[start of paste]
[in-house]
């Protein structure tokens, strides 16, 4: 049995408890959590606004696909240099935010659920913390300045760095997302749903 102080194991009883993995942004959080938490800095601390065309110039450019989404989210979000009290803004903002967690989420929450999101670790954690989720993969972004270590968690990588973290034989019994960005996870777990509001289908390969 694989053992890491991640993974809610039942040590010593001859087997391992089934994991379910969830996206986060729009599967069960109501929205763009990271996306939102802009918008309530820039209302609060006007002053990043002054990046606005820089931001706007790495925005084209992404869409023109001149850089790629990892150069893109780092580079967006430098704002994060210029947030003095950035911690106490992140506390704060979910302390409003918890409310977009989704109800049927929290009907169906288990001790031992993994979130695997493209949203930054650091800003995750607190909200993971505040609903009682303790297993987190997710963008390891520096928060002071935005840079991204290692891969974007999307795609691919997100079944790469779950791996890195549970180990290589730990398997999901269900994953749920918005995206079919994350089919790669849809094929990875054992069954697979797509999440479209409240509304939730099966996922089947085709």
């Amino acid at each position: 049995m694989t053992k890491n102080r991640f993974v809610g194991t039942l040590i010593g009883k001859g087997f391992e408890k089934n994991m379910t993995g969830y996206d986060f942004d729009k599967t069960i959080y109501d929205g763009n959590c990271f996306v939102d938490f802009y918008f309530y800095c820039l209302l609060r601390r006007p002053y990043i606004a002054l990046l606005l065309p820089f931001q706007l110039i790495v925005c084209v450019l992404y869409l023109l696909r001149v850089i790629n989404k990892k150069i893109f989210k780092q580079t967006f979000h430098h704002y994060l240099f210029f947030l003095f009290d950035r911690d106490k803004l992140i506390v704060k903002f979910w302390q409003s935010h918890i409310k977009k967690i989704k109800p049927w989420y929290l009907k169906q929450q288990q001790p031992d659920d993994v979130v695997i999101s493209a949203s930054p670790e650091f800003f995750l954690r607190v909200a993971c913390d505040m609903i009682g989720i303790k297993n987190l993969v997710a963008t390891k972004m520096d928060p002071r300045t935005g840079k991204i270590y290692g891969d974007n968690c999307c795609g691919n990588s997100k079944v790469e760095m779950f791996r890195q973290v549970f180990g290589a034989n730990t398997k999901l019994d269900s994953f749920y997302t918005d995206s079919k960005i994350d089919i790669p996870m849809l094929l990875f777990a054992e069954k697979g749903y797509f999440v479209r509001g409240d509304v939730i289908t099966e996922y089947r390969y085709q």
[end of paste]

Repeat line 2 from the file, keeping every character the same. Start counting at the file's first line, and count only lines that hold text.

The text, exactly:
């Protein structure tokens, strides 16, 4: 049995408890959590606004696909240099935010659920913390300045760095997302749903 102080194991009883993995942004959080938490800095601390065309110039450019989404989210979000009290803004903002967690989420929450999101670790954690989720993969972004270590968690990588973290034989019994960005996870777990509001289908390969 694989053992890491991640993974809610039942040590010593001859087997391992089934994991379910969830996206986060729009599967069960109501929205763009990271996306939102802009918008309530820039209302609060006007002053990043002054990046606005820089931001706007790495925005084209992404869409023109001149850089790629990892150069893109780092580079967006430098704002994060210029947030003095950035911690106490992140506390704060979910302390409003918890409310977009989704109800049927929290009907169906288990001790031992993994979130695997493209949203930054650091800003995750607190909200993971505040609903009682303790297993987190997710963008390891520096928060002071935005840079991204290692891969974007999307795609691919997100079944790469779950791996890195549970180990290589730990398997999901269900994953749920918005995206079919994350089919790669849809094929990875054992069954697979797509999440479209409240509304939730099966996922089947085709």